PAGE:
Rolling Out

Y.A.B. boosts business development in Detroit with ‘Power in the Pitch’


The development of Black businesses in Detroit continues to rise, and female entrepreneurship plays a huge part. With the help of organizations such as Young, Ambitious and Beautiful (Y.A.B.), female-owned businesses are able to flourish and meet the needs of their customers, especially those owned by women of color. Launched in 2012, Y.A.B. is an organization founded by business professionals Lauren Bealore, Courtney Griffin and Brittany Colston. They aim to help young women in Detroit connect the dots while seeking business opportunities and successful branding.

Y.A.B. hosted their first Power in the Pitch networking event, Friday, Nov. 11, at Tech Town in midtown Detroit to encourage all women to excel in their goal of becoming entrepreneurs. Power in the Pitch required all aspiring entrepreneurs to submit their business pitches into a bowl during registration and exchange business cards with the panelists. Ten pitches were chosen to discuss during the event in front of the audience, as the panelists gave feedback to the presenters.

The panel consisted of local business professionals who gave the entrepreneurs advice on how to improve their business pitches. They included Regina Campbell, managing director of Place-Based Entrepreneurship of TechTown; Carolyn Cassin, president and CEO of the Michigan Women’s Foundation; Dr. Nicole Farmer, president and founder of LifeLine Business Consulting Services, Michael Forsyth, director of small business services for Motor City Match; Sheri Crawley, president and founder of Pretty Brown Girl, a movement that empowers and inspires girls and women to celebrate their shades of brown; and Amany Killawi, co-founder and COO of LaunchGood.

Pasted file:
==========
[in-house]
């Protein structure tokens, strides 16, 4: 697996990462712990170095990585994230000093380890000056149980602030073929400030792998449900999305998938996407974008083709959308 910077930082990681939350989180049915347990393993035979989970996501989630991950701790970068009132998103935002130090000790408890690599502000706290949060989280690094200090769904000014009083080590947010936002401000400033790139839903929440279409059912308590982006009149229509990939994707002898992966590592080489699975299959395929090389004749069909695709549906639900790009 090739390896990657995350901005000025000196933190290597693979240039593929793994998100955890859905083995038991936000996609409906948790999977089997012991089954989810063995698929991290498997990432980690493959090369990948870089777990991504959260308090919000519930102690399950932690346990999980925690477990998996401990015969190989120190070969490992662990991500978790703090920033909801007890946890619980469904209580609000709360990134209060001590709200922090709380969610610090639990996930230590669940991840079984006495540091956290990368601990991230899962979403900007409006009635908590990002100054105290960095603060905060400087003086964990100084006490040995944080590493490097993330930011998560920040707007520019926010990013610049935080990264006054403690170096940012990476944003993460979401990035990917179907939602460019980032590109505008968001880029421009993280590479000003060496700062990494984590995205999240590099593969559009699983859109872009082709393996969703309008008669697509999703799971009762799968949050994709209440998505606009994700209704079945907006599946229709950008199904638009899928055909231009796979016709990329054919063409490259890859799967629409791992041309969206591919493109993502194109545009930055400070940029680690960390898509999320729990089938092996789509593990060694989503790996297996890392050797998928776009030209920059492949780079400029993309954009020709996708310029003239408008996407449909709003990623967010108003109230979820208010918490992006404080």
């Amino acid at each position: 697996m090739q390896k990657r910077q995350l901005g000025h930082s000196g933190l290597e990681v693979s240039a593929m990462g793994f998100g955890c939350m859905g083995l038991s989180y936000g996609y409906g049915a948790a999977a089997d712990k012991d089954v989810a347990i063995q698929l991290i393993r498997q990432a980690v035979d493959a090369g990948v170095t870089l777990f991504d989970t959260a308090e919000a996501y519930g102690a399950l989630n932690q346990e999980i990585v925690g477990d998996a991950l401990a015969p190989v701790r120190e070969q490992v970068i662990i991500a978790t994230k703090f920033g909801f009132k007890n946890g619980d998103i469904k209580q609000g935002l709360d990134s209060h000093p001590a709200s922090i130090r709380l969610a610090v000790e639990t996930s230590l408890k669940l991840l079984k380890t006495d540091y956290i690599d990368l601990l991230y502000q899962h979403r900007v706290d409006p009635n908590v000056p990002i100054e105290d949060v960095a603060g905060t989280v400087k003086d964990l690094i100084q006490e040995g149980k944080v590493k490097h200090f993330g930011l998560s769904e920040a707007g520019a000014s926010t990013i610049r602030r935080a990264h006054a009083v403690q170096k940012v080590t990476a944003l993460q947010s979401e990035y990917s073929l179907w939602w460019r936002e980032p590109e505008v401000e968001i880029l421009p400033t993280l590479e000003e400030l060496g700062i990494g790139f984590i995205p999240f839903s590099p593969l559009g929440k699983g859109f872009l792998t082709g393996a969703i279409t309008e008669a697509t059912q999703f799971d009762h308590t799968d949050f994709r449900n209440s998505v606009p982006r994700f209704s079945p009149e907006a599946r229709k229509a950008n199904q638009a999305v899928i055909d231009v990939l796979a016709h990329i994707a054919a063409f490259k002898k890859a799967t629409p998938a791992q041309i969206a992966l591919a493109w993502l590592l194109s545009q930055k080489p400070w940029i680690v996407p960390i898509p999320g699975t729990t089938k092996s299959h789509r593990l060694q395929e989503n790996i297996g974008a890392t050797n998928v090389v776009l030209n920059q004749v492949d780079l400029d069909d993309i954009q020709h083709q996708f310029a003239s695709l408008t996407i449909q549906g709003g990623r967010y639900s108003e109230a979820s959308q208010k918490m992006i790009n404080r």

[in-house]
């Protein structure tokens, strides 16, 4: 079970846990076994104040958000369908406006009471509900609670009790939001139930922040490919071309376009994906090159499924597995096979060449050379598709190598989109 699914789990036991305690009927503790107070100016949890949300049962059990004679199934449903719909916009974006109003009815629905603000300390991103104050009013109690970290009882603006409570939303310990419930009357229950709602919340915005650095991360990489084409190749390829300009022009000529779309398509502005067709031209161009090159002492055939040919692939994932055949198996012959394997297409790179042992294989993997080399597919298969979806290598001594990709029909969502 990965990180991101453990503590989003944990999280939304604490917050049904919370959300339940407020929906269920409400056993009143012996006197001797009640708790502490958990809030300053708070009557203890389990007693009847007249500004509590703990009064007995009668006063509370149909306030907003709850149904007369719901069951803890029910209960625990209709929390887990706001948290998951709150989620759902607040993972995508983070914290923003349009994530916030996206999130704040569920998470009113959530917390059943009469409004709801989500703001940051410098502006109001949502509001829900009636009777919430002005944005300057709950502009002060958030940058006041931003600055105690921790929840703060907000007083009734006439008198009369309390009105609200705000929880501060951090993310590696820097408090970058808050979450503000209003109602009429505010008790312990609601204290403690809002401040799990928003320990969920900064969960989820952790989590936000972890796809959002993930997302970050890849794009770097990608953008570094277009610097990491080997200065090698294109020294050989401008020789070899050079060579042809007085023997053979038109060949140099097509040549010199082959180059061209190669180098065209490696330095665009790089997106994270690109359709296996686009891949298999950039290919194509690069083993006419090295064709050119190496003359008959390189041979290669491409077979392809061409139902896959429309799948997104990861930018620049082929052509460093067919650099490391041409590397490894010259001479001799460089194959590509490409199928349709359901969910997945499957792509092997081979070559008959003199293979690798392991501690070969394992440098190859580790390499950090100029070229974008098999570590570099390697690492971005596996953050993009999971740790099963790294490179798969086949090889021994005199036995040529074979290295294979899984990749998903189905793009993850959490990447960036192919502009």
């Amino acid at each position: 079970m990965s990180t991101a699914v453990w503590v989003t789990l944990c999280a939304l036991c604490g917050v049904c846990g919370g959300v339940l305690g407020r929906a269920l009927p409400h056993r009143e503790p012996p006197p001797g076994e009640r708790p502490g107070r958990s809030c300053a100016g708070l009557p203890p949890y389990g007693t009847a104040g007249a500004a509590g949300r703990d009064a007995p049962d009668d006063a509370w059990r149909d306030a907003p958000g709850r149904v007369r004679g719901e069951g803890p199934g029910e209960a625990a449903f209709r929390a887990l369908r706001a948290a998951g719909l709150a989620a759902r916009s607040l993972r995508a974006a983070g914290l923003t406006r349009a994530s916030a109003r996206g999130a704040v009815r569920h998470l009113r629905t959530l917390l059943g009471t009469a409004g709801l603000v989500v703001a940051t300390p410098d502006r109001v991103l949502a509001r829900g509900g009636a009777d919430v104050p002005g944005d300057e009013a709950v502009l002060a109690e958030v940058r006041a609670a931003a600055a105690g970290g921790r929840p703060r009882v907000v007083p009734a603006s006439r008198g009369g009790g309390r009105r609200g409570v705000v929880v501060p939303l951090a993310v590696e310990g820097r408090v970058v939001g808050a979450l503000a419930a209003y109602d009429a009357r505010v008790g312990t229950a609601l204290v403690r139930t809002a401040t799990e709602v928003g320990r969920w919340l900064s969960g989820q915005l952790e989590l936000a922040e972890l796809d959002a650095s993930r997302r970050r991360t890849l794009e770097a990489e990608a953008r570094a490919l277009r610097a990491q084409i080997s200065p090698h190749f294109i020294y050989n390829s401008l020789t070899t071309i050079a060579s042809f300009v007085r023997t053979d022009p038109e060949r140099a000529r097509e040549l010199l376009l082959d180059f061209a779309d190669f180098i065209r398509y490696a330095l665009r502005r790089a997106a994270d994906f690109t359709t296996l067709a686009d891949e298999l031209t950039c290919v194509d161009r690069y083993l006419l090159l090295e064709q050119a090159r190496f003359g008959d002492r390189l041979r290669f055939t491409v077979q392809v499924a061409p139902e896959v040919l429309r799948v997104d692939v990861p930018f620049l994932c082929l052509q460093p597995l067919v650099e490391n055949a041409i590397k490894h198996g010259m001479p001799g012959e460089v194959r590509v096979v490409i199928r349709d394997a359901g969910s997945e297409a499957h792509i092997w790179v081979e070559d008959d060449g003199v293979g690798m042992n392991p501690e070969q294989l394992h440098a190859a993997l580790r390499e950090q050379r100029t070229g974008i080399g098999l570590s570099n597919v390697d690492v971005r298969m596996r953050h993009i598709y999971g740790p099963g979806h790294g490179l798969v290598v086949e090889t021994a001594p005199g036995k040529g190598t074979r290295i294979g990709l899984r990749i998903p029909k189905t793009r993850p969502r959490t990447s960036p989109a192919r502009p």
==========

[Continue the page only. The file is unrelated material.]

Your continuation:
“Young women need to know that the sky’s the limit. There’s nothing they can’t accomplish and [there’s] nothing they can’t do. I think once they realize that, they can succeed beyond their wildest dreams,” Cassin shared.  

Crawley also shared her perspective. “I think the social issues that women of color face is because we don’t necessarily have the resources and support. We often compare ourselves to European concepts of beauty and so we really have to put in that extra work to motivate women and girls and let them know that they are strong and can achieve anything,” she said.

The attendees’ participation in Power in the Pitch helped contribute to Y.A.B’s Dream Executioner Scholarship. This scholarship serves to promote empowerment and encouragement to female entrepreneurs of color. For more information, visit

Photo gallery: Kristina Mitchell for Steed Media (unless otherwise noted)

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